Drug and alcohol consumption is widespread across Australian society. Four out of five Australians have consumed alcohol in the past 12 months while only one in 10 claim to have never consumed alcohol.
But did you know that illicit drug use is also widespread? 42 per cent of Australians over the age of 14 have tried an illicit drug — and 15 per cent have used a drug in the last 12 months.
Why do people consume drugs?
There are countless reasons why people start consuming drugs. In many cases, people may try drugs for social reasons. This may be due to peer pressure, because they feel that drugs will allow them to fit in or belong to a group, or because it’s a ‘bad’ or edgy activity that may even provide them with desired attention.
Someone may also start consuming drugs because they believe it gives them a sense of confidence, or makes them feel that they can enjoy a party, concert or club.
It is also very common for people to consume drugs because they believe it helps fill boredom or loneliness, or because they feel it helps them forget about their stresses and worries.
Most people who try drugs do so because they are doing precisely that: trying it. The majority of those who try drugs do not develop a drug dependency (e.g. they do not become addicts). Nonetheless, trying any kind of drug carries a risk.
There is strong evidence that the rate of alcohol and drug use is higher in socioeconomically disadvantaged areas. This is the case, for example, in locations like Melton, Moorabool and Brimbank. Northern, western and central Melbourne also records an above average rate of emergency department admissions for people who are intoxicated.
Recognising when someone’s drug use is a problem
The safest and most reliable way to prevent harm from occurring as a result of drug consumption is to avoid consuming it altogether. As mentioned, this is because consuming any drug carries a degree of risk.
It is possible that you may know of or be aware of someone’s drug consumption and that you are concerned for their wellbeing. This may be particularly true if you think that their ‘recreational activity’ may be becoming (or has become) a regular occurrence.
So should you be concerned?
What to look out for if you are concerned
There are a wide range of signs that suggest someone’s drug use is problematic. Consider the following if you are concerned about someone’s drug consumption.
- The person seems to consume drugs as a way to deal with emotional pain or other difficulties in their life. The drug taking is no longer done as something recreational or fun.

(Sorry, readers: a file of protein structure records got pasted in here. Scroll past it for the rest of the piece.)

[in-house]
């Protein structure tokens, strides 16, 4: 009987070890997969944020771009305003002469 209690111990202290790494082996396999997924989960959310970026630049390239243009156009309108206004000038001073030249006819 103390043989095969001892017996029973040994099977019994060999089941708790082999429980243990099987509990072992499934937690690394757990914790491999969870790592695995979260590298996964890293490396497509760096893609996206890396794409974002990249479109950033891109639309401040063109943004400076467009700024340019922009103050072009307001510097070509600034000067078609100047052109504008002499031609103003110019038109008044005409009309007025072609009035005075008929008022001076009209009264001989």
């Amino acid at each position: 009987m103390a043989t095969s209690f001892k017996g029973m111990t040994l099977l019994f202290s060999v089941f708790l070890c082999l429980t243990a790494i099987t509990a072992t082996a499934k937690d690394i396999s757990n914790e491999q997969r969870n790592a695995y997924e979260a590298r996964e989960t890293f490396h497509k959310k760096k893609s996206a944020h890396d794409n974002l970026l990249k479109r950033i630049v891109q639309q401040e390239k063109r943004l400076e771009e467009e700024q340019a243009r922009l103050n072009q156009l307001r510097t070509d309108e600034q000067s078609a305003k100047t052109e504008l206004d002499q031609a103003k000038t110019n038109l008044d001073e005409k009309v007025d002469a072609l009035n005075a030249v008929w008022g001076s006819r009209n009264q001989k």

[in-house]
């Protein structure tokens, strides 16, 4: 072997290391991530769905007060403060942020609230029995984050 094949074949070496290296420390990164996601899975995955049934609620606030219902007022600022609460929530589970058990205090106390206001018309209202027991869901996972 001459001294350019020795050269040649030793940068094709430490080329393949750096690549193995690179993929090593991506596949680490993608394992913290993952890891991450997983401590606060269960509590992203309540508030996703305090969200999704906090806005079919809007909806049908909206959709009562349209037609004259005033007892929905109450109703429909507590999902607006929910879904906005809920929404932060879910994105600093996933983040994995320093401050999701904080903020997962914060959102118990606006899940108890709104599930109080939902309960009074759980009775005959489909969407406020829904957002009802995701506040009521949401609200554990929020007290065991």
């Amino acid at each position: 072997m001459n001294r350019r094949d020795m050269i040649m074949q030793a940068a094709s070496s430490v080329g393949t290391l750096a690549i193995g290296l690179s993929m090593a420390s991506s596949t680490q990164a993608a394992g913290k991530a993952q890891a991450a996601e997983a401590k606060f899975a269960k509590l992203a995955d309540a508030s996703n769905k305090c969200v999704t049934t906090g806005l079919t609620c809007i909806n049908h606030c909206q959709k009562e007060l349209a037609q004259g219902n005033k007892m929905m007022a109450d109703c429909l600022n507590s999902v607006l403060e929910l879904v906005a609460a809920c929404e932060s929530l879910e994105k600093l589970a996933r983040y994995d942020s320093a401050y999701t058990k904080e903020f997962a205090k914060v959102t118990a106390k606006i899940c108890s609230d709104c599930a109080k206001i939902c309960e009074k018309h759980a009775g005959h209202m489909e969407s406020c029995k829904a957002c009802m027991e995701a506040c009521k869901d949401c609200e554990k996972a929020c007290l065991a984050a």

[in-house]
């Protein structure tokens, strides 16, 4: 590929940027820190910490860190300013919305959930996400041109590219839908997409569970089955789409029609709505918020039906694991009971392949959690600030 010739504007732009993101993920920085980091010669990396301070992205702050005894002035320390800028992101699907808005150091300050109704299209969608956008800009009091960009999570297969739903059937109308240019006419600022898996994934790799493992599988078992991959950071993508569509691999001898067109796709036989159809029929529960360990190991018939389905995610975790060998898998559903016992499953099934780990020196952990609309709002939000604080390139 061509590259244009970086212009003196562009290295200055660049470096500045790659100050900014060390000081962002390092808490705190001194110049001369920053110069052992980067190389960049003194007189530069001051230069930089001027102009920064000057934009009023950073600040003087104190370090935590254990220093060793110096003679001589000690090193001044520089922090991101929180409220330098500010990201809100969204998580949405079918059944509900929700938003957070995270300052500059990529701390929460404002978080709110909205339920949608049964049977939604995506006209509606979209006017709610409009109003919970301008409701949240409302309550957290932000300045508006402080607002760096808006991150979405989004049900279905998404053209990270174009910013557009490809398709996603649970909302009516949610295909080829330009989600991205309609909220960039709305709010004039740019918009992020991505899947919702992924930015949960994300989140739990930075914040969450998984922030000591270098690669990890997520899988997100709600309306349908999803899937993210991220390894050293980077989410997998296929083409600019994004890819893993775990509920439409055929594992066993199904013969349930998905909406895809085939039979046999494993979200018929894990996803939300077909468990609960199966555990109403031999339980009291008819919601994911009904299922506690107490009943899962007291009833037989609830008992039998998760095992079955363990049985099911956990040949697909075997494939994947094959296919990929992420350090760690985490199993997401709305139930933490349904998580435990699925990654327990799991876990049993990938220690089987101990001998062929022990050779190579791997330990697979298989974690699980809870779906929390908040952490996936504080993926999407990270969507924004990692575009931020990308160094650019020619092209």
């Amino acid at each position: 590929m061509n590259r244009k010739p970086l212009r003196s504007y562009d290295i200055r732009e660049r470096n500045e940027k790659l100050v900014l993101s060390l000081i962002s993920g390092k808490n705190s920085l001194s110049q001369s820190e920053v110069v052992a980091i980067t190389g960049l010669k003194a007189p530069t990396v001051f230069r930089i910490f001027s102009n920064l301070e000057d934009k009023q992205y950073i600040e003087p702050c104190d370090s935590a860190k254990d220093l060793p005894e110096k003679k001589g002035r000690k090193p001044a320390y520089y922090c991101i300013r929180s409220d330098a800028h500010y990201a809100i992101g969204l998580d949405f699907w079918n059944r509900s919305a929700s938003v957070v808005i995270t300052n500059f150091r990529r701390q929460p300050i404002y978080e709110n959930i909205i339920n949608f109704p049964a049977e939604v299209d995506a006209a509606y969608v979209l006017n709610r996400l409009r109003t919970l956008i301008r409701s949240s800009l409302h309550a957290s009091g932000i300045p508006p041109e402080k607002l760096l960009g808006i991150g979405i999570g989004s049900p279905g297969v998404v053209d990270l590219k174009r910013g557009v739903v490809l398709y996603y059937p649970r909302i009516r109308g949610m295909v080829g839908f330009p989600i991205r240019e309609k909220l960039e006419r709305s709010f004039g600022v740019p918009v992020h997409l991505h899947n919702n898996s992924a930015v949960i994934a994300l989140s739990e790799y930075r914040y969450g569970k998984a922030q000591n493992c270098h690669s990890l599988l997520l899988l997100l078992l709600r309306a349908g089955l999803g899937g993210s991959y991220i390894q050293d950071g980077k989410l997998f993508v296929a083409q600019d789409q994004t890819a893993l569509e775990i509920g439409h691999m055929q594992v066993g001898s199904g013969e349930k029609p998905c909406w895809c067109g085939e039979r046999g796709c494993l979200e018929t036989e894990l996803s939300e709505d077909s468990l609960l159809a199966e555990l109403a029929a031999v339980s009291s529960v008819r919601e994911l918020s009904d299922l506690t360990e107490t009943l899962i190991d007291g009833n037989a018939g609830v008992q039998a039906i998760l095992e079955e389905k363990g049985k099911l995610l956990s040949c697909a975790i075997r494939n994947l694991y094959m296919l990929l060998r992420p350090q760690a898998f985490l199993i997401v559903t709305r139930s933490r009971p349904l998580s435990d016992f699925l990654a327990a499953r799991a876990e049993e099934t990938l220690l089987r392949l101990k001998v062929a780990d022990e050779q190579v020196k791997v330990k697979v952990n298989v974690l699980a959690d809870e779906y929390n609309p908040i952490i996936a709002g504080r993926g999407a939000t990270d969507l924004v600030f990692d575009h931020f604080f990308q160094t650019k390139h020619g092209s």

- The person seems to devote more time to acquiring and consuming drugs. This may be at the expense of responsibilities like their job, social life, hobbies or even their parenting and family duties.
- You know or suspect that the person hides or lies about their behaviour, whether it’s to you, their partner, spouse, colleagues or friends.
- The person is high, coming down, or otherwise under the influence of drugs when they see family, go to work, play sport, etc.
- You noticed that the person tends to get angry or depressed when they are denied or cannot access drugs.
- You suspect or know that the person is spending money that they do not have on drugs . This could be money earmarked for bills, debts accumulated from a seller (e.g. someone who deals in illicit drugs), money from a credit card, etc.
- The person has run into the law and is in legal trouble. This could be as a result of possession, driving under the influence, or due to their behaviour while affected by drugs.
- The person feels the urge to take drugs to get through the day or believes that drugs make them feel ‘normal’.
- The person constantly thinks or talks about drugs or getting high.
- The person has thought about, or expressed on various occasions, their desire to stop taking drugs.
- They think about, or have told you, that their drug consumption is a source of embarrassment or shame.
- You’ve noticed changes in their physical health (skin problems, change in weight, etc.) or they have injured themselves as a consequence of drug taking behaviour.
- There are marked changes in the person’s personality and mood. They may become more depressed, angry or even paranoid.
- The person blames or believes other people are responsible for their drug taking.
- The person’s friends or family have distanced themselves or have cut contact.
Concerned? Talk to a professional counsellor on 1300 096 269. It’s free to people in north, western and central Melbourne and is available 24 hours a day, seven days a week.
Want to know where else you can get help? Find out how to access additional community support.
The CAREinMIND blog is delivered by On the Line. The views in each post do not necessarily reflect those of North Western Melbourne Primary Health Network.